American Airlines celebrated the 100-year legacy of Bessie Coleman, the first Black woman to earn a pilot’s license, with a flight led by an all-Black female crew, reports Today.

Gigi Coleman, Bessie’s great-niece and also president of the Bessie Coleman Aviation All-Stars was aboard the flight from Dallas-Fort Worth to Phoenix that was operated by a crew of Black women from the pilot, flight attendants, the cargo team, and maintenance technicians. In total, 36 women were listed as members of the historic flight crew.

“I am grateful for American Airlines to give us this opportunity to highlight my great aunt’s accomplishments in the field of aviation,” Gigi said in a video shared by the airline.

“I’m beyond thrilled to be a part of the crew where we’re inspiring young girls, young girls of color, to see the various roles that these women play in every aspect to make this flight possible,” Captain Beth Powell added.

In an Instagram post, the airline captured all the women preparing to make history on the flight.

“These women symbolize an empowering legacy,” the words on the video read. “100 years ago Bessie Coleman paved the way for this all-Black crew to soar! Thank you Bessie Coleman for breaking down barriers for Black women to continue to spread their wings in aviation.”

Despite all the obstacles that stood in her way, Bessie Coleman was determined to fly. After being denied entrance into aviation schools in America because she was a Black woman, she learned French, saved her money, and traveled to France for flight school in the early 1900s. In 1921, she received her pilot's license from the Federation Aeronautique International, becoming the first Black female pilot in America and also the first American to obtain an international pilot's license in France.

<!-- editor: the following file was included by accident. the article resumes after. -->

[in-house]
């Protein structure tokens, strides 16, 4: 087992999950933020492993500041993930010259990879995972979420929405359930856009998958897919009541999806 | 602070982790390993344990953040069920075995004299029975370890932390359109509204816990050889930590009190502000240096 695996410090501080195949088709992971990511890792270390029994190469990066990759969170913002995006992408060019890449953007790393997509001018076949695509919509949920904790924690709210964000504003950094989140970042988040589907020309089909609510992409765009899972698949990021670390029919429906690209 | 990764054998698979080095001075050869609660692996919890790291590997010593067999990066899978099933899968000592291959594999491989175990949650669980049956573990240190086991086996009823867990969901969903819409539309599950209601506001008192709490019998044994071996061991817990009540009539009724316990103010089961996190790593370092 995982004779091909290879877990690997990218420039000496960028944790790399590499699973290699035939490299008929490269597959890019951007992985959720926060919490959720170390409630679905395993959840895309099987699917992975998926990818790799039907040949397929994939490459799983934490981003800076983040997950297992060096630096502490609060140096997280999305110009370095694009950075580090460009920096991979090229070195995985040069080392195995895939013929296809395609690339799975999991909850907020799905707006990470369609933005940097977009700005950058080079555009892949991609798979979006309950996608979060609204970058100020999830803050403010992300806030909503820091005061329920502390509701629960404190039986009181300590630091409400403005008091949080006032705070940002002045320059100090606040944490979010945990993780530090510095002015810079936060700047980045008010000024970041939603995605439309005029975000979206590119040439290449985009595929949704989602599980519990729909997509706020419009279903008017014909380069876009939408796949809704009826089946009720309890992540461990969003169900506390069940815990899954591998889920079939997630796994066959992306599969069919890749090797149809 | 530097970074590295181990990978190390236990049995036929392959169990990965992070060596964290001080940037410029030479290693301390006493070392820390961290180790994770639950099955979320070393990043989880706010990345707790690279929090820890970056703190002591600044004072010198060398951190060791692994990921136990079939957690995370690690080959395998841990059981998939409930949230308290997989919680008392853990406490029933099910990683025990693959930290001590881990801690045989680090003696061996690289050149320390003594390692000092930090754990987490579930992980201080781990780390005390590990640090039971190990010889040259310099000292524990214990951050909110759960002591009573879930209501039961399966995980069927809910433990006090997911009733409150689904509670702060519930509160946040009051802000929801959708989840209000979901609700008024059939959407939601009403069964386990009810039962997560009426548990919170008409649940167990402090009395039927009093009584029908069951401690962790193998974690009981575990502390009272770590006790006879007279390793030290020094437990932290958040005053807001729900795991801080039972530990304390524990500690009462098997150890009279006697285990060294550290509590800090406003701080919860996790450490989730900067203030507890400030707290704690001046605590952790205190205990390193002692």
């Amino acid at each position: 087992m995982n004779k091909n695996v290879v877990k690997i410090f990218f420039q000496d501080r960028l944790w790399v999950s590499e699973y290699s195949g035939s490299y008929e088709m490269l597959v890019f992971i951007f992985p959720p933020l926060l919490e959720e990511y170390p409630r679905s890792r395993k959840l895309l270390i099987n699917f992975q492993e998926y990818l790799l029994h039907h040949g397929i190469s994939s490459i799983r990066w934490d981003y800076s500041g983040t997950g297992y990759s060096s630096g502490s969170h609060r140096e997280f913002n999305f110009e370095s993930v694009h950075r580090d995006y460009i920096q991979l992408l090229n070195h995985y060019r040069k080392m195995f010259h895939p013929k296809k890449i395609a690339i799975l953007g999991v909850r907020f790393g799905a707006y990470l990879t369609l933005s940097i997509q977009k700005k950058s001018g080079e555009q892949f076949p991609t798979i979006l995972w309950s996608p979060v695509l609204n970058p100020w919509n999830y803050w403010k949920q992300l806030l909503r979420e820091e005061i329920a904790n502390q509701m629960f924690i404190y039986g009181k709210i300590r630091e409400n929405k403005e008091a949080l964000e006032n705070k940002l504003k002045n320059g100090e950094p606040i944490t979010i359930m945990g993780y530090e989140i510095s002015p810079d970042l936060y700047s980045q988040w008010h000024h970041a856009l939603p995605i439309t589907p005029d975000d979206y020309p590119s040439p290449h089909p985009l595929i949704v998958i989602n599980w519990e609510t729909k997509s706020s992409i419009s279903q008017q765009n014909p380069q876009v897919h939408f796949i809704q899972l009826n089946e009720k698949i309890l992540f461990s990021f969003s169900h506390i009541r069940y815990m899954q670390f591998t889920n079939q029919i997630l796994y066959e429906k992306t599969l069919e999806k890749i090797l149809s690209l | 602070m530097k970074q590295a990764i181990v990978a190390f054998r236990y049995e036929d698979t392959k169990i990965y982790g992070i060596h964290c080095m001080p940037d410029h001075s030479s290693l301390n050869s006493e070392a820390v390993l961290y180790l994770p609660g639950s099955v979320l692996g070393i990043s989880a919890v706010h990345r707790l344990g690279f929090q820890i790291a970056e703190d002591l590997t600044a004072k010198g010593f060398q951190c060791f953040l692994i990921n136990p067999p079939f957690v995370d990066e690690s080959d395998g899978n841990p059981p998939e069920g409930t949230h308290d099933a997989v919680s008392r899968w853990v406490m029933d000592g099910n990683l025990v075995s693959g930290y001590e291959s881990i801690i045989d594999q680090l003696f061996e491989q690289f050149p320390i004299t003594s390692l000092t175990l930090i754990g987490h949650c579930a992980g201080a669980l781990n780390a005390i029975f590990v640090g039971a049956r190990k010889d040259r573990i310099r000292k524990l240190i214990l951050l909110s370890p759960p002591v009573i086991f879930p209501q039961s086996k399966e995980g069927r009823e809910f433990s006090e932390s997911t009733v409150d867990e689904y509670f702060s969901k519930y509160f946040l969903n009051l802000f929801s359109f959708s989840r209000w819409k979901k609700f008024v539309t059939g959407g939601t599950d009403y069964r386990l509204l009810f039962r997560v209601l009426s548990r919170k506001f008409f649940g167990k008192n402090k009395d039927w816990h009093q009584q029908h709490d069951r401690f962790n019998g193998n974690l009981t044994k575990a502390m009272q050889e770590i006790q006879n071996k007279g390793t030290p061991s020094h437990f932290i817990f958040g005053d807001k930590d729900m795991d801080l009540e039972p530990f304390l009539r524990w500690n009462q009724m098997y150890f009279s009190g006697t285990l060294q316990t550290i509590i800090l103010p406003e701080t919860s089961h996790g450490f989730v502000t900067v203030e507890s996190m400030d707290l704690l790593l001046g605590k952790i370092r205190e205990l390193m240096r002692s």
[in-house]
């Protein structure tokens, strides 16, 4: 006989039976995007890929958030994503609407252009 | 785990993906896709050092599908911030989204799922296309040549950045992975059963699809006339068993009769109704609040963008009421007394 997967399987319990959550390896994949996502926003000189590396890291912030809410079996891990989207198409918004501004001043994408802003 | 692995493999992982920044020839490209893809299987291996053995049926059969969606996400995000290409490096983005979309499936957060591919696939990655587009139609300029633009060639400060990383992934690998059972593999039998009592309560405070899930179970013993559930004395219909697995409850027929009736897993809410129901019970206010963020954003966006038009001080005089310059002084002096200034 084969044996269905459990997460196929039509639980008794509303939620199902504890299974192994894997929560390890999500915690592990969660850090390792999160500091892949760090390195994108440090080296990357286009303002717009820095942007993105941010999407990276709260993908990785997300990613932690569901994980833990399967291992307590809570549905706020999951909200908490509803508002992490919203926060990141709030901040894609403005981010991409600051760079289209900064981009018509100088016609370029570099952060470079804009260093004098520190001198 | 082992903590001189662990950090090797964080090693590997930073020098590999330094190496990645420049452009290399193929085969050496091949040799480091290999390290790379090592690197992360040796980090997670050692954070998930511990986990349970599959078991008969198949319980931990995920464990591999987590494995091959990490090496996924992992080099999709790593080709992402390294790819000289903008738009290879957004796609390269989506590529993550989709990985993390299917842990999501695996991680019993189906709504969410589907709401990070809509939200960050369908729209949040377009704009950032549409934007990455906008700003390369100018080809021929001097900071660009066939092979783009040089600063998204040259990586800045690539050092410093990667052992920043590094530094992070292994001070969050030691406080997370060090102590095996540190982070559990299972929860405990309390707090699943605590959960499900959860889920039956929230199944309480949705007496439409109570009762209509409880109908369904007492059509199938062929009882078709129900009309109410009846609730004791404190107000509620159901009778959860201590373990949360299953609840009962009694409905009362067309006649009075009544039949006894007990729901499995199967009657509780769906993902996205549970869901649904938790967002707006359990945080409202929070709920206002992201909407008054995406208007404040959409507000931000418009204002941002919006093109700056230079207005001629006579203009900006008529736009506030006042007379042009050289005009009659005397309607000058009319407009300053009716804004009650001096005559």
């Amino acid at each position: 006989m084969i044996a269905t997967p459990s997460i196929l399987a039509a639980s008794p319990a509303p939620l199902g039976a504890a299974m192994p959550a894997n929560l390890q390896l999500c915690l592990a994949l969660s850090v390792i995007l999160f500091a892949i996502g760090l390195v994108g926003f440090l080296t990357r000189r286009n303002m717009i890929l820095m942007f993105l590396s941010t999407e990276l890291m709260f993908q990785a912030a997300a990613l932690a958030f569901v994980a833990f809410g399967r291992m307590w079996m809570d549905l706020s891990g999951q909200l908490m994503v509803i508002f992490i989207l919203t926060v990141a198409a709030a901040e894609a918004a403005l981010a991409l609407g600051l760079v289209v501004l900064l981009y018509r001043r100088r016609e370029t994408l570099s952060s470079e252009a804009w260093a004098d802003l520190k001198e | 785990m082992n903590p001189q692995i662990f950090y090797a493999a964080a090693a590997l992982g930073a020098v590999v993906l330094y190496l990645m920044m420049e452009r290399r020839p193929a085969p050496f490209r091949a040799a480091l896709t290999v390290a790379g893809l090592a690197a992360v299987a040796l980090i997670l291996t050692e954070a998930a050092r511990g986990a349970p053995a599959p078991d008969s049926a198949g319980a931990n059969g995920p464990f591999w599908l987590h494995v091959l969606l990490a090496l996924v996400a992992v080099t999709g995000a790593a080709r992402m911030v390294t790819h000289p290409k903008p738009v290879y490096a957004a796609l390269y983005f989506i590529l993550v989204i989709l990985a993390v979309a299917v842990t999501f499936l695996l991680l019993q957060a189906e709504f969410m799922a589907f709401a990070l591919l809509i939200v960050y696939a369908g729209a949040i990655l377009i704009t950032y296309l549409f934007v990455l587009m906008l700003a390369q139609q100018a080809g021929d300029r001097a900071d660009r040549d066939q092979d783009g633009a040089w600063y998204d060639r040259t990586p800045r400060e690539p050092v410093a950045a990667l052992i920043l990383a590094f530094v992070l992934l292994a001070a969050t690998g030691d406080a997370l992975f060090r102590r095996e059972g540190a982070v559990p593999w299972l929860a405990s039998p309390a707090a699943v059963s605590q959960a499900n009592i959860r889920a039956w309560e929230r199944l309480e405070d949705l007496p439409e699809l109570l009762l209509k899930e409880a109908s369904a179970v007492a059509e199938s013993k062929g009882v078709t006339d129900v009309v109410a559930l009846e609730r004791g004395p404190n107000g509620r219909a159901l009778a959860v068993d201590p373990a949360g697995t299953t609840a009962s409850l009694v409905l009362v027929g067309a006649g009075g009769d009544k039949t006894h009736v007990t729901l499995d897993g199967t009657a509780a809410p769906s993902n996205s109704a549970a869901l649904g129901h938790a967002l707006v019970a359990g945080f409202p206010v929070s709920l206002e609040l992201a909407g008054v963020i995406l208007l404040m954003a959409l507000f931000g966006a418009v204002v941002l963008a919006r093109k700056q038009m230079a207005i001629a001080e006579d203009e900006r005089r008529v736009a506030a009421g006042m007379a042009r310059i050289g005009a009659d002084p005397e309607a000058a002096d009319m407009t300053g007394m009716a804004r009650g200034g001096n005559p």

On April 30, 1926, Bessie passed away during a crash on a test flight with another pilot in Jacksonville, Florida at the age of 34.

Almost 100 years after her death, the legacy of Bessie Coleman is alive and well as Black women continue to make significant strides in the aviation sector.

After the flight, the pilots, cadets, and members of the Bessie Coleman Aerospace Legacy Foundation greeted students at The Academies at South Mountain in Phoenix and discuss the numerous careers available in aviation.